FIR end cap 220 is shown having a uniform diameter which is sized to match the outer diameter of capillary 214. Thus FIR 220 has a diameter greater than fiber 215. The length of FIR 220 is such optical field diameter propagating therein is less than the diameter of FIR 220 as shown in
Optical system fiber 315 comprises optical fiber 312 and cladding 313. FIR comprises a core-less (again neglecting the air as a cladding) fiber end-cap 311 which has essentially the same diameter as system fiber 315. The attachment at PL can be provided by a fusion splice or other bonding process, including silicate bonding or a related low temperature bonding process. A continuous capillary section 314 is collapsed on and fused to fiber 315 proximate to PL, the attachment bond at PL, and the full length of the fiber end-cap 311. Fused and collapsed regions are shown by the dashed lines provided in
One method for forming continuous capillary section 314 is following bonding to form the bond at PL, a common capillary 314 is applied to cover both the system fiber 315 proximate to PL and the entire length of fiber end cap 311. One capillary arrangement that may be used for this purpose is a capillary that has a silica outer “shell” of defined diameter, and an inner annular region that provides a lower melting point material as compared to the silica shell. The lower softening point material can in one embodiment comprise borosilicate glass, which has a softening point of about 820° C., as compared to the softening point of silica which is about 1650° C. In such a capillary arrangement, using a laser as a heat source in the collapse process the higher melting point silica capillary shell does not change its outer diameter appreciably during the collapse process (e.g. it does not soften) which keeps the fiber 310/311 (in one embodiment fusion spliced together) straight during the collapse process (so that kinks or bends are not formed).
In certain applications, the presence of a refractive index lower than that pure silica, such as boron-doped glass described relative to system 300, can result in degraded performance since this arrangement will tend to trap and guide light rays which lie close to the axis of fiber 311. One alternative is to use a capillary 314 that is a pure silica capillary throughout. However, this will generally require a higher temperature collapsing process which can result in the fiber 312/311 from developing kinks or bends, and may result in the outer diameter of capillary 314 changing as a result of the collapsing process.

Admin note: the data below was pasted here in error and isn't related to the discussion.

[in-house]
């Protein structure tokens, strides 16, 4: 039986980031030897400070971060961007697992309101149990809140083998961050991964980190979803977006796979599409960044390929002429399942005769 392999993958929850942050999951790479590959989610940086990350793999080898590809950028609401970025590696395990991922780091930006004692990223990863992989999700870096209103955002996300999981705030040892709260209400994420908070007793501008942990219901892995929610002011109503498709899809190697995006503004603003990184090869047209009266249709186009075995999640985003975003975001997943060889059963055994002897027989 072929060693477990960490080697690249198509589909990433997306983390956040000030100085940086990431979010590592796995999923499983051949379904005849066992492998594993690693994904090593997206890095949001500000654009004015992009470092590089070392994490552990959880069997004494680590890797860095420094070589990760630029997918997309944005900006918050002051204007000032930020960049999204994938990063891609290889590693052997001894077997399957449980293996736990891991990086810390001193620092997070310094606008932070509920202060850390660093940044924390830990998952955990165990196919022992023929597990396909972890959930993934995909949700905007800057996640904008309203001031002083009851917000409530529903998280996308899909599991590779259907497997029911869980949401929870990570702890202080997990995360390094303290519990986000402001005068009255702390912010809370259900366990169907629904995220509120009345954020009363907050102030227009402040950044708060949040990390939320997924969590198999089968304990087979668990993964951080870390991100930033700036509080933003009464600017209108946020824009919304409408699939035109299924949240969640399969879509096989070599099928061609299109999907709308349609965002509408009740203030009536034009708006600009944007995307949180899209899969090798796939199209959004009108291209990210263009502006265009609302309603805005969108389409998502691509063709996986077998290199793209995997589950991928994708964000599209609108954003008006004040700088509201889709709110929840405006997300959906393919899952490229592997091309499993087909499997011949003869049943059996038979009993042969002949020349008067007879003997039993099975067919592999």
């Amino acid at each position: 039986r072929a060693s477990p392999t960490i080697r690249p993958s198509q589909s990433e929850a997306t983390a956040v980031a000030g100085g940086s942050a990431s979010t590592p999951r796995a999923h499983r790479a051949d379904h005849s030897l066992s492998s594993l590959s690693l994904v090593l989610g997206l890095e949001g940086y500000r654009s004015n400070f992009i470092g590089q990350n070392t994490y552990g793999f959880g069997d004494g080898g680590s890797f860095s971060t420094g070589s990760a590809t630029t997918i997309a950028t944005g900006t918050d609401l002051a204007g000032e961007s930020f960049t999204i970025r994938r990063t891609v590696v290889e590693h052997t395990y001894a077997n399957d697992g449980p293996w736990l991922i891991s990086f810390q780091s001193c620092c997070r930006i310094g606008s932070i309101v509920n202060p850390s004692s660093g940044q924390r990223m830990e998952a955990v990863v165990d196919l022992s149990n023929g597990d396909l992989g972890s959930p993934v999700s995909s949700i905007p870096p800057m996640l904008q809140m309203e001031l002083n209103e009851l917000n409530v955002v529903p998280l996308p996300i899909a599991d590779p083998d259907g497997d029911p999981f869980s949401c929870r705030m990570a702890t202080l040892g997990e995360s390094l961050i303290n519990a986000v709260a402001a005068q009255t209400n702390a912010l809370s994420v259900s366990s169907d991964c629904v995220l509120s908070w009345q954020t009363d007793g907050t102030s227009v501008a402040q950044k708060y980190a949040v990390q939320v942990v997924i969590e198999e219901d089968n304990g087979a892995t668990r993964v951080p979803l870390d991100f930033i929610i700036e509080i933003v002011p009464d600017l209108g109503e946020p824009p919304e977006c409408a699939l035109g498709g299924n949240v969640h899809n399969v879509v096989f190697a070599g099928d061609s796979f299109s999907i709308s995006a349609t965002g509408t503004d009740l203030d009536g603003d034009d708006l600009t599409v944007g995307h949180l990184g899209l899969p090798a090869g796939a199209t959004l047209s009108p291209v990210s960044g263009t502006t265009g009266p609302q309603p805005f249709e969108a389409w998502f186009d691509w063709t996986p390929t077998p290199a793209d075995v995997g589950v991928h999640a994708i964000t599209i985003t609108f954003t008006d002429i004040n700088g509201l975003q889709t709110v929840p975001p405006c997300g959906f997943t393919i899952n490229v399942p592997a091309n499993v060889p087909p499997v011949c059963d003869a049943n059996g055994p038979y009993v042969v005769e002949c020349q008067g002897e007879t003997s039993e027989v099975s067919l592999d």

In another arrangement the borosilicate glass inner material is replaced by a material that maintains the lower softening point as compared to silica, but provides a refractive index that essentially matches pure silica (e.g. being within +0.0001 of one another), or is a little higher than pure silica (e.g. 0.001 to 0.01 higher). For example, germanium (Ge) doping can be used to increase the refractive index of the boron doped glass while still maintaining the reduced softening temperature. Accordingly, a boron/germanium co-doped material, having a Ge content sufficient to raise the refractive index of the inner capillary material to at least essentially that of pure silica can be used on one embodiment.
Several applications for embodiments of the invention involve a pair of fiber intensity reducing systems. A pair of such systems, facing each other and suitably aligned, can provide a low-loss optical transition. Such applications couple a fiber guided mode to a free space beam (from a first FIR system according to the invention) to another fiber guided mode (via a second FIR system according to the invention). In typical applications, devices such as fiber coupled modulators (e.g. for Q-switches, such as for Q-Switched laser systems), electro-optic modulators, or fiber isolators are placed in the collimated free space beam portion.
One exemplary application for FIR systems according to the invention is for fiber coupled modulators (e.g. in the laser cavity for Q-switched fiber lasers), such as using a bulk acousto-optic (AO) Q-switch or “Bragg cell”. Currently fiber collimators are available which limit the average optical throughput to approximately 2 Watts. 2 Watts is insufficient for certain higher power laser applications.
In the fiber coupled AO modulator system 400, the light 408 guided in the input optical fiber 410. After exiting the FIR 412 at the distal end of fiber 410, the beam is diverging and a lens 421 is used to collimate the beam which forms the collimated input free space beam 415 (Bi) to the AO modulator 420. When AO modulator 420 is switched ON, the input beam Bi is diffracted through the Bragg angle θB to form the diffracted beam Bd which is then incident on a suitable lens 422, which focuses the diffracted optical beam onto the output fiber 430 via the output FIR 414. With the Q-switch 420 switched OFF, no diffracted beam is produced, and no appreciable light is coupled from input fiber 410 to the output fiber 430.
Bulk-optic modulators are also available in electro-optic form, and could be used in an analogous manner to the AO modulator 420 described above. In the case of electro-optic modulators (e.g. EO Q-switches or “Pockels cells”), no diffraction is produced. However, the device is still a 2-port device generally requiring conditioned optical beams as input.